Findings May Lead to First Approved Treatment for Myelofibrosis

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Myelofibrosis is a rare but serious disorder in which the bone marrow is replaced by scar tissue. There is no currently approved treatment for the disease, but a phase I/II clinical study of an experimental drug produced by Incyte Corp. of Delaware may possibly lead to the first medical option to reduce spleen size.

Phase III Clinical Trials for Myelofibrosis Drug May Lead to First Approved Treatment

One of the primary symptoms of myelofibrosis is an enlarged spleen. Because the scarring of the bone marrow causes anemia, both the liver and the spleen attempt to make blood cells, which causes the organs to swell.

The new pill, called INCB18424 was found in a small study of 153 patients to reduce the size of the spleen of over half of the patients by 50% in an average of two weeks to one month, avoiding surgery to remove the organ called a splenectomy.

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Also, fewer patients than expected progressed to a more severe form of the disorder called acute myeloid leukemia, a cancer that starts in the bone marrow and affects the normal production of white blood cells.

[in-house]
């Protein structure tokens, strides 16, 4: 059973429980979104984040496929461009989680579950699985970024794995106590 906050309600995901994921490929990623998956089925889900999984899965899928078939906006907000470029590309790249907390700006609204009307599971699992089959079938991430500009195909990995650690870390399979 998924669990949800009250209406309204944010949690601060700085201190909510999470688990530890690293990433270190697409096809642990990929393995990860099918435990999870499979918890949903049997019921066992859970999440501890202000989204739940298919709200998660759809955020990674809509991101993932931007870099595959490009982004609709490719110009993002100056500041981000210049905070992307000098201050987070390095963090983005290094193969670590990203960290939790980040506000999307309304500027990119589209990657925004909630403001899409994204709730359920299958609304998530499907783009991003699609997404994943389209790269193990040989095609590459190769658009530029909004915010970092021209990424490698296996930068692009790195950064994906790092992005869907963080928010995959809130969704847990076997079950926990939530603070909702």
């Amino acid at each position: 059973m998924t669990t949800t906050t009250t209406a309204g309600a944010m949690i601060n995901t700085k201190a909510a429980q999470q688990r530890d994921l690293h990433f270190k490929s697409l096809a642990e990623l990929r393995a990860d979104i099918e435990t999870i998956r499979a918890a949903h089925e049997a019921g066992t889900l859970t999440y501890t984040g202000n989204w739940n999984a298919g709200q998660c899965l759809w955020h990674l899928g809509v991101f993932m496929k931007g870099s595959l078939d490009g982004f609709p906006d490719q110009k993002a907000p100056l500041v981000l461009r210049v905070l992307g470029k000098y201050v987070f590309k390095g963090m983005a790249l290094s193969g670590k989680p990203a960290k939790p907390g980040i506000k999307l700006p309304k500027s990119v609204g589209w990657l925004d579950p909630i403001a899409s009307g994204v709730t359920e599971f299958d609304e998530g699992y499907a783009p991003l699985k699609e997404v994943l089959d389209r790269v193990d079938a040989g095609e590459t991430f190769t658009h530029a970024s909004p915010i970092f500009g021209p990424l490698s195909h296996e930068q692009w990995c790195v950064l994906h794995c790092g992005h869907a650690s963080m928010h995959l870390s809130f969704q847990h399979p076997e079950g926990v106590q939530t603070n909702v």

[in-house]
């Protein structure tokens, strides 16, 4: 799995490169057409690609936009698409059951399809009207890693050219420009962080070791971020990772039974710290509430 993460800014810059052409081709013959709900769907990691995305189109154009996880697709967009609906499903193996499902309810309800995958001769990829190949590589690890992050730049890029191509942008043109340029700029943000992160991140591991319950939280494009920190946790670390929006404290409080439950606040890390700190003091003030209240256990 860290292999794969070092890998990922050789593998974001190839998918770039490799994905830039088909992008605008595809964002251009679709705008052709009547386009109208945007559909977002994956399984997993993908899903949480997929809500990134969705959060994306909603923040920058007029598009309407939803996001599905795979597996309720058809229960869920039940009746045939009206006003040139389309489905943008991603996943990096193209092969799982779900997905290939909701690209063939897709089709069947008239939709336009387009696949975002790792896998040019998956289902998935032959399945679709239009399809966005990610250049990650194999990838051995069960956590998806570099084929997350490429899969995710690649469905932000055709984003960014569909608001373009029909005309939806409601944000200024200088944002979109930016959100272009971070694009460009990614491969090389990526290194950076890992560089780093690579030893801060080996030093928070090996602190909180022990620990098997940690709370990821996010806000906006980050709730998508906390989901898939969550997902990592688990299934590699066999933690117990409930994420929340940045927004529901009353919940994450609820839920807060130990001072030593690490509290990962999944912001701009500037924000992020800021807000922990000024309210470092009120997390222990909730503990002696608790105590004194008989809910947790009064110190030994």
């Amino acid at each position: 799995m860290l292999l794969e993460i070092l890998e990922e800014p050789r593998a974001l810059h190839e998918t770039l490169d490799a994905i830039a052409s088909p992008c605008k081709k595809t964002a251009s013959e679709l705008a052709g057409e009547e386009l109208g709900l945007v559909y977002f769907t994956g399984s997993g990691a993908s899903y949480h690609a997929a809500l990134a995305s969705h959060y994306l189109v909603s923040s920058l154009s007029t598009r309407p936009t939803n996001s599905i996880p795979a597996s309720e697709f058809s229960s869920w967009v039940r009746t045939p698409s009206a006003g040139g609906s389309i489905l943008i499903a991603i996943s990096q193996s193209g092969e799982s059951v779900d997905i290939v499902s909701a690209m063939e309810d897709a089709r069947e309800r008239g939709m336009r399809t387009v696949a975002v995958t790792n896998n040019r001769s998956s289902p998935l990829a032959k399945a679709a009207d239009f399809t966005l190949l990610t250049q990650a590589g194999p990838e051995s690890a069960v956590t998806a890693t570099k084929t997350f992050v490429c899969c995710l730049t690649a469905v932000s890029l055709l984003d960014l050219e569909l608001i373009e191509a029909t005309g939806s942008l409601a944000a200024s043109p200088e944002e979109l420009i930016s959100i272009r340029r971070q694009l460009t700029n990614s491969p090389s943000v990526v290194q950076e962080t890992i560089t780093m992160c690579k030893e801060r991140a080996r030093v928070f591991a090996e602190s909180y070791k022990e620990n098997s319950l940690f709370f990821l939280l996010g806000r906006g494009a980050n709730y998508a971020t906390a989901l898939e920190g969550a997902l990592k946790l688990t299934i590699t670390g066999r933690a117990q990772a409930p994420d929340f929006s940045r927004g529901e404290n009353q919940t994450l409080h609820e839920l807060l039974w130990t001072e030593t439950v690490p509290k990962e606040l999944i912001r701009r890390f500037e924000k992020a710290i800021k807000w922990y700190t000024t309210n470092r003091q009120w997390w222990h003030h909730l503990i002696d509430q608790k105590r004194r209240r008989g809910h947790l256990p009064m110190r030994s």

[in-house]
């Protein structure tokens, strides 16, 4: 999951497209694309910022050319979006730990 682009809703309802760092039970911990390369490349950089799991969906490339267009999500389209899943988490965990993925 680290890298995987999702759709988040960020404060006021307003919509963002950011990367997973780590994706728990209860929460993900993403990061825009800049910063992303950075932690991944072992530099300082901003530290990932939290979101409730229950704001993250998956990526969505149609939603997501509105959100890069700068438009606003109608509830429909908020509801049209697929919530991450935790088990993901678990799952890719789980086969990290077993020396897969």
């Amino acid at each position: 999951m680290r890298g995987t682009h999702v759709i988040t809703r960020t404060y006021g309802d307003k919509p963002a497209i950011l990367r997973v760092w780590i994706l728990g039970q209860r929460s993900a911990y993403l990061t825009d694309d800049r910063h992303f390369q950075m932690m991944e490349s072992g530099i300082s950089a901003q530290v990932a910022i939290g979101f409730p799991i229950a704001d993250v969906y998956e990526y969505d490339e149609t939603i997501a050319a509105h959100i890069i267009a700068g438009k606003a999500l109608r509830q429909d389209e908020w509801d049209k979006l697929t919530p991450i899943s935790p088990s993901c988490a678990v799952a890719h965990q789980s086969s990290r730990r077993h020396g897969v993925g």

“This is a disease for which patients don’t have a therapy,” said Srdan Verstovsek, lead author and an associate professor in the Department of Leukemia at the University of Texas MD Anderson Cancer Center in Houston. The results, particularly the reduction of spleen size, have been “unbelievable,” he said.
The pill was also found to lessen other common symptoms, such as weight loss, fatigue and night sweats. Unfortunately, however, the medicine did not effectively address anemia, which in myelofibrosis patients often requires blood transfusions and medications called recombinant erythropoietin to help stimulate red blood cell production.

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Incyte plants to initiate the third and final stage of human trials required for US approval of INCB18424.

If approved, the drug will likely be marketed by Novartis outside the US, according to Reuters.

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